[Federal Register: May 5, 1999 (Volume 64, Number 86)]
[Page 24168-24169]
From the Federal Register Online via GPO Access [wais.access.gpo.gov]



Fish and Wildlife Service

Availability of Draft Comprehensive Conservation Plan and Draft 
Environmental Impact Statement

AGENCY: Fish and Wildlife Service, Interior.

ACTION: Notice of Availability of Draft Comprehensive Conservation Plan 
and Draft Environmental Impact Statement.


SUMMARY: This notice advises the public that a Draft Comprehensive 
Conservation Plan (CCP) and a Draft Environmental Impact Statement 
(DEIS) for Little Pend Oreille National Wildlife Refuge is available 
for public review. The Refuge is located in Stevens County, Washington. 
The U.S. Fish and Wildlife Service (Service) Service is furnishing this 
notice in compliance with Service CCP policy and the National 
Environmental Policy Act (NEPA) and implementing regulations for the 
following purposes: (1) To advise the public and other agencies of the 
availability of the document; (2) to solicit public comment on the 
Draft CCP and DEIS; and (3) to announce public open house meetings.

DATES: Submit comments on or before June 30, 1999. See Supplementary 
Information for meeting dates and locations.

ADDRESSES: Address comments and requests for more information to: 
Refuge Manager, Little Pend Oreille National Wildlife Refuge, 1310 Bear 
Creek Road, Colville, Washington 99114. E-mail comments may be sent to: 
FWS1Public__ Comments__LPO@fws.gov.

FOR FURTHER INFORMATION CONTACT: Lisa Langelier, Refuge Manager (509) 

SUPPLEMENTARY INFORMATION: The proposed action is to develop a 
Comprehensive Conservation Plan for the Little Pend Oreille National 
Wildlife Refuge that best achieves the unit's purpose, vision and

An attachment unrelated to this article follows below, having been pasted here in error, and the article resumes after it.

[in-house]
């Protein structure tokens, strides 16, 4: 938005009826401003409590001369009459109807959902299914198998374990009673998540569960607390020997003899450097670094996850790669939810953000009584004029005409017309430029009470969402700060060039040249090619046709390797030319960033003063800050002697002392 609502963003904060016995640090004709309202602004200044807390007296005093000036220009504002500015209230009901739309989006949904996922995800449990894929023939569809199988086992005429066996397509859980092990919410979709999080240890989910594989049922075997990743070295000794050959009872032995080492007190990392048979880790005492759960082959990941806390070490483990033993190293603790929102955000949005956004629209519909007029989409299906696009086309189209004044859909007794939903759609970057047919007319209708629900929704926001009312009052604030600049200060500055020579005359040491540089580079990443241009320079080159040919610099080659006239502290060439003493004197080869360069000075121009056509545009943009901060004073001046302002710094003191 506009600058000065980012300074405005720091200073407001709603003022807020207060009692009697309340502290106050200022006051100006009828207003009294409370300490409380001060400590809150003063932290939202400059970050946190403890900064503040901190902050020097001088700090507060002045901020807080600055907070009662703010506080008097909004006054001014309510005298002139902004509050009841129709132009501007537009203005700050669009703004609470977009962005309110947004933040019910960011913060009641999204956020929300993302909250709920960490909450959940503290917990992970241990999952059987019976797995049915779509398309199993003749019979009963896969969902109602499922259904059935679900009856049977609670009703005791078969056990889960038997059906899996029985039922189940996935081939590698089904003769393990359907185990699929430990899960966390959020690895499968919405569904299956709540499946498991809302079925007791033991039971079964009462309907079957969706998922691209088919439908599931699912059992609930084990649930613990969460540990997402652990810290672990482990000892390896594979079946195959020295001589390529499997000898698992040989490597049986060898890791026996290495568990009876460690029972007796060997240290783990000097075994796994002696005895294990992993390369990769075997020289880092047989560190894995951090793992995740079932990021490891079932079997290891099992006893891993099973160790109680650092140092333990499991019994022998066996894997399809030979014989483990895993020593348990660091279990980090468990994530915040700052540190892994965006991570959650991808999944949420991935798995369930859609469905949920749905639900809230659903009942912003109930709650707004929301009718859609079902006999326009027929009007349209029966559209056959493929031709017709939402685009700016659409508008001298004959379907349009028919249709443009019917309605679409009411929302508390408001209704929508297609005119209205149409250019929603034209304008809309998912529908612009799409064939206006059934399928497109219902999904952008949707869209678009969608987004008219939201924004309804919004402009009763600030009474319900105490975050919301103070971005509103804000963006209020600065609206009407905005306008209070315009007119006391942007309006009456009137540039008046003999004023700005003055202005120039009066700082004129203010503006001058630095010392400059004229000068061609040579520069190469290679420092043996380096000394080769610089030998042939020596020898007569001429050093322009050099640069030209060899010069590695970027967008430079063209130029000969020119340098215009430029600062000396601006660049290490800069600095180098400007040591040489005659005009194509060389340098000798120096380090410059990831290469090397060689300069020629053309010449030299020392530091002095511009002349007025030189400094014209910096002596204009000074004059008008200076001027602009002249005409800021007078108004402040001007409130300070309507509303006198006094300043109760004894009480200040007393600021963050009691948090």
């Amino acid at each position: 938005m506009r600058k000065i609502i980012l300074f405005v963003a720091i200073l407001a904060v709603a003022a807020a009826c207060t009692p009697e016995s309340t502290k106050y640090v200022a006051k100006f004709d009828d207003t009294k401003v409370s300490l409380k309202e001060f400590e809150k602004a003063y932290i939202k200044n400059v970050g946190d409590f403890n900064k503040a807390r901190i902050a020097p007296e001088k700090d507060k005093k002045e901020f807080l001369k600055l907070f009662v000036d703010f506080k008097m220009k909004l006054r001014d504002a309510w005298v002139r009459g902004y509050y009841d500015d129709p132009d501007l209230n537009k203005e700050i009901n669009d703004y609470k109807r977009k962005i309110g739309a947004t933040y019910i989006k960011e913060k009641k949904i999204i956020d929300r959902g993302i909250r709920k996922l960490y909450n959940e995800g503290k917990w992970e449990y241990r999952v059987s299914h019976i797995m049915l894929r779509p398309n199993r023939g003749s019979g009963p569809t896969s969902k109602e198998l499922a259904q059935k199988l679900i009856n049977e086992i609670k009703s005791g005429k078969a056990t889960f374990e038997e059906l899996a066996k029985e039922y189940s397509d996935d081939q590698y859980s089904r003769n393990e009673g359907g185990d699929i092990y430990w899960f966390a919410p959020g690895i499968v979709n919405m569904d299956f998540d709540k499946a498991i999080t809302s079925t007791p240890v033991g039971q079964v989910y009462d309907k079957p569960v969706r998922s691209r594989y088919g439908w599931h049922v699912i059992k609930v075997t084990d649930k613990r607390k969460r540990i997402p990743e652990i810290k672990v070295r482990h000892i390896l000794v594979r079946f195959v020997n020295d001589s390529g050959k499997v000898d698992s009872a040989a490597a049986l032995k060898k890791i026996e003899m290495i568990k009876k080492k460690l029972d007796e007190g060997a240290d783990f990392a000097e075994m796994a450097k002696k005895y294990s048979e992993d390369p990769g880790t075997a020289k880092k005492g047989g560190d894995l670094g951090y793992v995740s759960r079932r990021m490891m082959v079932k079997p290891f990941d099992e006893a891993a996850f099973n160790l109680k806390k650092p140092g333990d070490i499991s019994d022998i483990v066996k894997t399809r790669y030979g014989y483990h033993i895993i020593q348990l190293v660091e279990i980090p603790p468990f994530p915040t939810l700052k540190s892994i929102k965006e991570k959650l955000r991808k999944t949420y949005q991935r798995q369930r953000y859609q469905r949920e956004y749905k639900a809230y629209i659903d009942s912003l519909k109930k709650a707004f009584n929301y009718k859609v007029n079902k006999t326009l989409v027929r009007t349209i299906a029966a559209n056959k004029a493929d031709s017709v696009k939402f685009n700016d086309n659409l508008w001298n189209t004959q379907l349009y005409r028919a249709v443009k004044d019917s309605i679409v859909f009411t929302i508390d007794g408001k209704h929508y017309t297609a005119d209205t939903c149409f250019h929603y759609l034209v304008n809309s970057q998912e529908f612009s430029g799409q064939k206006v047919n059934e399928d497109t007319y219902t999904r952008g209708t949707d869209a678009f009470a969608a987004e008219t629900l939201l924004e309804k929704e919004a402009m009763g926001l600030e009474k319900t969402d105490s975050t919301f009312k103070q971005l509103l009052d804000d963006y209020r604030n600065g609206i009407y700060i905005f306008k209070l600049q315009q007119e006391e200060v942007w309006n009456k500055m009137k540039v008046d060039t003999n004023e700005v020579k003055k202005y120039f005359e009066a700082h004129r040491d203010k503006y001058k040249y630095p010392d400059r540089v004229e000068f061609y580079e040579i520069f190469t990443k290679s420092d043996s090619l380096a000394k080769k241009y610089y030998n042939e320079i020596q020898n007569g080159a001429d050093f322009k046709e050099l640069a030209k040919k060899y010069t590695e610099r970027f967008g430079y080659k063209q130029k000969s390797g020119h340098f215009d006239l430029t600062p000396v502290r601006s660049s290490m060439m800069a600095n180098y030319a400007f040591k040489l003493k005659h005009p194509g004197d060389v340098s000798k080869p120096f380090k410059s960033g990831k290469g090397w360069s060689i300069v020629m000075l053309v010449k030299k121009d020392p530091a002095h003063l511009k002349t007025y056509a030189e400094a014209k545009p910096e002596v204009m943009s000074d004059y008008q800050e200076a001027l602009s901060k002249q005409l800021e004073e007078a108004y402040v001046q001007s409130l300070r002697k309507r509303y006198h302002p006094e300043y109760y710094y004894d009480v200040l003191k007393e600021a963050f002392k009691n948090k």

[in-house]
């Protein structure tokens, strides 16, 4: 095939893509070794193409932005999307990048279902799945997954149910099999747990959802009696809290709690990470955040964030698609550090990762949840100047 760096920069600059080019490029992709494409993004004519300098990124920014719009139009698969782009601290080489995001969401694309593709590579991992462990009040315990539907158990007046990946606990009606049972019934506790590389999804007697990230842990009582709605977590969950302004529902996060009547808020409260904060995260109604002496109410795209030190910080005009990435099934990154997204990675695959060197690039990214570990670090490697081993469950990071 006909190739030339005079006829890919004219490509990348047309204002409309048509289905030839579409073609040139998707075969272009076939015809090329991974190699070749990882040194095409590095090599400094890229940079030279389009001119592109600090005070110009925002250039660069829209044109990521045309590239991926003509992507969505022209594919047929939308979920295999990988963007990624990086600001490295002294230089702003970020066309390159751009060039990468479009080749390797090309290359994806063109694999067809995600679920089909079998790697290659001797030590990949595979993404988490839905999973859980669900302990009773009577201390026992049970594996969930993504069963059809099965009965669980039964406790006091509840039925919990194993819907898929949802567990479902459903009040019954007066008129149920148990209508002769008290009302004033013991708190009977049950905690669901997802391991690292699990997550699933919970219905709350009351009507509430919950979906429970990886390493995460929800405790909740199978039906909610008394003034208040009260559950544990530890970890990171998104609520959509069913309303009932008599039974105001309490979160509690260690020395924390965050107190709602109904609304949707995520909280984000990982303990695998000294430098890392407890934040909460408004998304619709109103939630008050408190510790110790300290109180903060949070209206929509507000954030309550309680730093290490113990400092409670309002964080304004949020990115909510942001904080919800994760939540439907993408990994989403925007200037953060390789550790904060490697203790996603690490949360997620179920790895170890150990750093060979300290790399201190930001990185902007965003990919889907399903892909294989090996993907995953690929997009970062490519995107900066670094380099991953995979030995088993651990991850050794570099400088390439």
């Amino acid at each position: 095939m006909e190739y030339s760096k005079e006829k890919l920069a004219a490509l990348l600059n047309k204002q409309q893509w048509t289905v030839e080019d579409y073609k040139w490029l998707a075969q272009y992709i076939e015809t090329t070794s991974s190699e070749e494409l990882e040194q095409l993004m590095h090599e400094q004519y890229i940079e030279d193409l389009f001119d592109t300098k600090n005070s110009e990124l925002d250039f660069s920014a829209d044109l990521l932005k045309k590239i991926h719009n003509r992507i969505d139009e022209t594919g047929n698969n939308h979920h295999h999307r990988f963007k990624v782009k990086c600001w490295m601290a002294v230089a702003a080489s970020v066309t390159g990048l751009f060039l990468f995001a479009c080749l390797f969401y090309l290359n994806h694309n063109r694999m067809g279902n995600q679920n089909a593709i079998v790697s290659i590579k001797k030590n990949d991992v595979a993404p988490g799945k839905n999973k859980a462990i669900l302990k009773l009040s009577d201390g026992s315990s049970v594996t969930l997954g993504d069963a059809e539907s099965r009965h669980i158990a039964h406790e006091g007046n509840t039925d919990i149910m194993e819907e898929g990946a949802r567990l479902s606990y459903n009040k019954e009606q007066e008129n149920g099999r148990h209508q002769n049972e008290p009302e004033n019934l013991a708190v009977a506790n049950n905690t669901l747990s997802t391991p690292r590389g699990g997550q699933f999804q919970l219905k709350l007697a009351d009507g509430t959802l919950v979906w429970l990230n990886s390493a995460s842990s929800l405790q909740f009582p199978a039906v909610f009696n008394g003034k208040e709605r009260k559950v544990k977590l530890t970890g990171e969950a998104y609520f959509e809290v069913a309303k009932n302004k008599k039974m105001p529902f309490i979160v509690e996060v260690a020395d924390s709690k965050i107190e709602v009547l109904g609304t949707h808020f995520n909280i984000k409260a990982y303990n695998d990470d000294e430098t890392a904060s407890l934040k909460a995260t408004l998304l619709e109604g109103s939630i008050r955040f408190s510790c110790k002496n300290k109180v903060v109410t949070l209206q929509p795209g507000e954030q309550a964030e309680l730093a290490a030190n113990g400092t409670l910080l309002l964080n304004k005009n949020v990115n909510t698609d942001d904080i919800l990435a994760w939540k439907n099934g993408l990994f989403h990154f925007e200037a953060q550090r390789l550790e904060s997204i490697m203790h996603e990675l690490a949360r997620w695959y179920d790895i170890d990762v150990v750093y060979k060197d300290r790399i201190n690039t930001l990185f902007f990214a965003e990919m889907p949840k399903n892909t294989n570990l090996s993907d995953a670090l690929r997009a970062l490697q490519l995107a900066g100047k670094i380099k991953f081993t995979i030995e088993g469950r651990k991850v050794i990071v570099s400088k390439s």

goals; contributes to the System mission; addresses the significant 
issues and relevant mandates, and is consistent with principles of 
sound fish and wildlife management.
    Major issues addressed in the draft CCP/EIS include grazing; 
management of degraded aquatic and riparian habitats; overstocked 
forest habitats; military training; and various recreational public 
uses. The plan includes the following topics: (a) An assessment of 
existing biological, physical, and cultural resources, and their 
condition; (b) a summary of significant issues identified through 
scoping; (c) identification of five alternatives which incorporate 
varying objectives and strategies for habitat management, management of 
public access and uses, and management of other programs including 
military training, grazing, and cultural resources; (d) an analysis of 
the environmental consequences that would be predicted under adoption 
of any of the identified alternatives; (e) compatibility determinations 
for public uses, as required by Service law and policy; (f) an appendix 
summarizing the projects that would be undertaken under the preferred 
    A range of alternatives are considered in the draft CCP/EIS:
    (A) The no Action Alternative--Make no changes to the prevailing 
practices and uses at the refuge.
    (B) Restore Wildlife Habitat While Managing Existing Public Uses--
This alternative incorporates an active forest and riparian restoration 
program. It also accomodates most existing public uses, but adopts some 
restrictions on some uses to ensure less impact to the environment.
    (C) Restore Wildlife Habitat While Emphasizing Priority Uses--This 
alternative adopts a greater emphasis on priority uses identified under 
the Wildlife Refuge System Improvement Act of 1997 (Pub. L. 105-57) and 
eliminates non-priority uses. This alternative also incorporates a 
strong forest and riparian restoration program.
    (D) Manage the Refuge as an Ecological Reserve and Reduce Human 
Disturbances--This alternative minimizes human access and use of the 
refuge while conducting a habitat restoration program. This alternative